Supporting Financial Literacy
Q: What can I do to help my employees improve their financial literacy?
A: Companies are becoming more attuned to the fact that their employees’ financial well-being is inherently tied to their performance at work.
PricewaterhouseCoopers recently found that nearly one-third of all employees are distracted at work by personal financial issues. Of those employees, almost half spend three hours or more each week handling personal finances at work.
Programs to help employees improve their physical wellness are rising in popularity, but financial health is just as important. Here’s how you can invest in your employees’ financial well-being.
Assess needs and interests
If you’ve never offered financial education benefits to your employees, start with a survey to measure needs and interests. Some workplaces may have a greater demand for basic financial lessons such as budgeting, while others would benefit from retirement planning or estate planning.
Once you’ve established a financial program, conduct an annual survey to gauge employees’ interest, measure effectiveness and gather suggestions for improvement.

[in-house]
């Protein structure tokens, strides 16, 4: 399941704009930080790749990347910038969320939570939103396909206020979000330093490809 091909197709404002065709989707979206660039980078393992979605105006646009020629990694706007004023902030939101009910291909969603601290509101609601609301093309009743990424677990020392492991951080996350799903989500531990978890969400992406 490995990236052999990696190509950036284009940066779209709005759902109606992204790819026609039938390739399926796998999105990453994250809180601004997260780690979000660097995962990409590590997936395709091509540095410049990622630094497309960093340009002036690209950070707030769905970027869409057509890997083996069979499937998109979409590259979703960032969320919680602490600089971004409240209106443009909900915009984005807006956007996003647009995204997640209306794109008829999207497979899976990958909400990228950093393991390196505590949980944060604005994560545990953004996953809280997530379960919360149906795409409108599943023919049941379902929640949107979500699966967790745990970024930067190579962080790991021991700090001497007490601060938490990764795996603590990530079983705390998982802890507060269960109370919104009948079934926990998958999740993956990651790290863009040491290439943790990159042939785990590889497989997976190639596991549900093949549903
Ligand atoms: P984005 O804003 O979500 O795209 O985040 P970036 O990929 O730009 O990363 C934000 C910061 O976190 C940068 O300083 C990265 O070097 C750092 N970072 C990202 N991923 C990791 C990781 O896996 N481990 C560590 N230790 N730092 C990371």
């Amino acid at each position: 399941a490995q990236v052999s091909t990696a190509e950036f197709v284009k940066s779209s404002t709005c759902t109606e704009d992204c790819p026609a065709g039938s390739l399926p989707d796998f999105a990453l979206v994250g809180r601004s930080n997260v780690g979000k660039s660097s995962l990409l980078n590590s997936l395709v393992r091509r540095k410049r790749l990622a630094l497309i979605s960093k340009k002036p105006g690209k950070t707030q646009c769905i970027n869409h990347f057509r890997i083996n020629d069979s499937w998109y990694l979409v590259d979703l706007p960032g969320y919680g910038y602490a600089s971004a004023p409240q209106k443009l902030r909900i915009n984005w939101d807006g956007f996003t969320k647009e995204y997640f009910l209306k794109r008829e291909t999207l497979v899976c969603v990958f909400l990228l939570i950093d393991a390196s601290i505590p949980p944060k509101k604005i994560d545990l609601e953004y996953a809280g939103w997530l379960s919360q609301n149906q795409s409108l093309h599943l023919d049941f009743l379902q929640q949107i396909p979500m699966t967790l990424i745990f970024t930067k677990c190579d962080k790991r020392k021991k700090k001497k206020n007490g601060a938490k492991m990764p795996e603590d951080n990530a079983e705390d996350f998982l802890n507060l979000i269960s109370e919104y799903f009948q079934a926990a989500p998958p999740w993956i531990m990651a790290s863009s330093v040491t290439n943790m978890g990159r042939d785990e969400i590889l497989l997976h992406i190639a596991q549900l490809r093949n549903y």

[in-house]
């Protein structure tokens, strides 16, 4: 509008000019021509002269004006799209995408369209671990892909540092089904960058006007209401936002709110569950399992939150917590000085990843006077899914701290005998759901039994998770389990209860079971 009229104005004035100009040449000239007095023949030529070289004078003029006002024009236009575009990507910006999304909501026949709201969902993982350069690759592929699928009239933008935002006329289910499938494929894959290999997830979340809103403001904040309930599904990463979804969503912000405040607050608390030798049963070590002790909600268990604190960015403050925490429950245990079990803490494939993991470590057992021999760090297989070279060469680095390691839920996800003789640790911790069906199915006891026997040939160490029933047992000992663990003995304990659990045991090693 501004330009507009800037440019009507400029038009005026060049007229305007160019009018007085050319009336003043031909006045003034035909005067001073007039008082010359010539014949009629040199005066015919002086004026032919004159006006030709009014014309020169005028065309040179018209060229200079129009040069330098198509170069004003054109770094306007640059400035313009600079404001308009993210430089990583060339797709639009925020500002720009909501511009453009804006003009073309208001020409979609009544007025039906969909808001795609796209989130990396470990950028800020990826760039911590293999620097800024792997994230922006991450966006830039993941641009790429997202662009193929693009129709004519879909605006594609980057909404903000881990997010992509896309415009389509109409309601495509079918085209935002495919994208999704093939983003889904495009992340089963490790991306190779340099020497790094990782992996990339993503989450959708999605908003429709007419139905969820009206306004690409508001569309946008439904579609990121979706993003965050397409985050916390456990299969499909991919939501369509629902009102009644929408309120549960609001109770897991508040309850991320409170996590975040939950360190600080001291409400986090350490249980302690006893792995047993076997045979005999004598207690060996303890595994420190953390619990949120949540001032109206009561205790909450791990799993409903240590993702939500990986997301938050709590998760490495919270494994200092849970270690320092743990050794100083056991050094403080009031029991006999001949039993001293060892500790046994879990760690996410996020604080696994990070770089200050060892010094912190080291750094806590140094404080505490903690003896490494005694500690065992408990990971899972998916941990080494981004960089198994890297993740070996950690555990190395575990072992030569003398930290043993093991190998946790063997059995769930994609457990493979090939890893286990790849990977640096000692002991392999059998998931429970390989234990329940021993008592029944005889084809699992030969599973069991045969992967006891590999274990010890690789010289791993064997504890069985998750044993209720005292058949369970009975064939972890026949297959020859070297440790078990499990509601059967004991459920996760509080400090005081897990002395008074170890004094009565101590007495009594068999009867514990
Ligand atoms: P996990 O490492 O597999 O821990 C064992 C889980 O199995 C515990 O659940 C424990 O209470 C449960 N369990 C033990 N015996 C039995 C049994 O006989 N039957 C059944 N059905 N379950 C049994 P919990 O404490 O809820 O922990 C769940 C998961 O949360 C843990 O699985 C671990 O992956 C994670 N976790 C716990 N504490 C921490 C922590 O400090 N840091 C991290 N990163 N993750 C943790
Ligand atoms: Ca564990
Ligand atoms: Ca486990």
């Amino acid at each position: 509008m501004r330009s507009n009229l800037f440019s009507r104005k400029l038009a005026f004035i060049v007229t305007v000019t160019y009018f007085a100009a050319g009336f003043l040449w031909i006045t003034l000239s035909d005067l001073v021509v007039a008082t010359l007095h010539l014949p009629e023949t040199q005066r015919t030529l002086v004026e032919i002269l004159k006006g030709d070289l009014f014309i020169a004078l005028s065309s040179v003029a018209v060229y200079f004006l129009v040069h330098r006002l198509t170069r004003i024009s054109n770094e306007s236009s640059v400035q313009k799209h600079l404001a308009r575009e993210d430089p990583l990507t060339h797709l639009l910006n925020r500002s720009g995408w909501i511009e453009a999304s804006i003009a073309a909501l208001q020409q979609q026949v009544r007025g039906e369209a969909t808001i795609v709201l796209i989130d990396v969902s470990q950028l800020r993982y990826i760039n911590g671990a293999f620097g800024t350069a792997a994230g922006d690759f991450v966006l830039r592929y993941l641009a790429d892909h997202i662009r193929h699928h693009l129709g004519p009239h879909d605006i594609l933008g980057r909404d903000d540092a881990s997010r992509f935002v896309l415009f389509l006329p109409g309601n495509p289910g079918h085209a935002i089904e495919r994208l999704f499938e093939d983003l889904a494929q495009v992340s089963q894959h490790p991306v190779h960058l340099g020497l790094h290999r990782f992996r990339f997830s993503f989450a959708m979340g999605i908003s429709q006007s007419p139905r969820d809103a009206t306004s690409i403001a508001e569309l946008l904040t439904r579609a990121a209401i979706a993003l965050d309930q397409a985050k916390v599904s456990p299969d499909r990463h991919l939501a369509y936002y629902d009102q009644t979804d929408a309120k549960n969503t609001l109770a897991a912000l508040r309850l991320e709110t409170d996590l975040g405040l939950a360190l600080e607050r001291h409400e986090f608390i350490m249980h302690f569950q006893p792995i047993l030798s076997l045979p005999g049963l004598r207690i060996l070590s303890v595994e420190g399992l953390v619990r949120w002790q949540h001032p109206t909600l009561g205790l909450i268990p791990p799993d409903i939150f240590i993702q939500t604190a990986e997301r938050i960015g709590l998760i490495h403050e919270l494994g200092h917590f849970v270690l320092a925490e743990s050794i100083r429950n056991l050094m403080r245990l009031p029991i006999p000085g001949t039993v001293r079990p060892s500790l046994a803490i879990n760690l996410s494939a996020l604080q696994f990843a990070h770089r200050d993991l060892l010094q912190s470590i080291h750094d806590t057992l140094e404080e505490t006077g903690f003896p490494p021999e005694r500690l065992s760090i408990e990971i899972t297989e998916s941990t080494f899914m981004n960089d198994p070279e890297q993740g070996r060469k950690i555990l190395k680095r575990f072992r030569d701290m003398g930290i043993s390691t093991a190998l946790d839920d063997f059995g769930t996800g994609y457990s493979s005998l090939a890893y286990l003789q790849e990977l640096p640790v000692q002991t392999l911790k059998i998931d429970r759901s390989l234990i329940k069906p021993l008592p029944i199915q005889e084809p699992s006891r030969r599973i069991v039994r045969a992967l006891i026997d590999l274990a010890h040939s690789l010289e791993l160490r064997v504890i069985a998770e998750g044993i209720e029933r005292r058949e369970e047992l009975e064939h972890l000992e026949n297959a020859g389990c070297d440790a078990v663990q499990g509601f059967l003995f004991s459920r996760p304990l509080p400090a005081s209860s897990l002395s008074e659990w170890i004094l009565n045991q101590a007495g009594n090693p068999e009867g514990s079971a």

Offer a variety of resources
Make sure your program has enough variety to accommodate different learning preferences. Many workers prefer face-to-face interactions such as seminars and training sessions, where they can ask questions and discuss their specific needs. Online resources such as financial calculators or e-learning tutorials can reach workers who want to learn without disclosing their financial situations or whose schedules prevent them from attending in-person sessions.
Structure your program to meet workers where they’re most comfortable; consider partnering with a third-party financial institution to offer such training.
Evaluate employee benefits
Most companies offer their employees a retirement plan, such as a 401(k). Consider strategies to increase participation, such as automatic enrollment, an employer match or tools to encourage employees to increase their contributions every year.
Another benefi t you could offer is a flexible spending account, which enables employees to set aside pretax funds to use for health care, child care or commuting expenses. Employers should explain how small changes now can have a major impact in the future.
Find free financial education resources at hawaiistatefcu.com.
THIS MONTH’S EXPERT:
Patricia Hao, Senior VP of Human Resources,
Hawaii State Federal Credit Union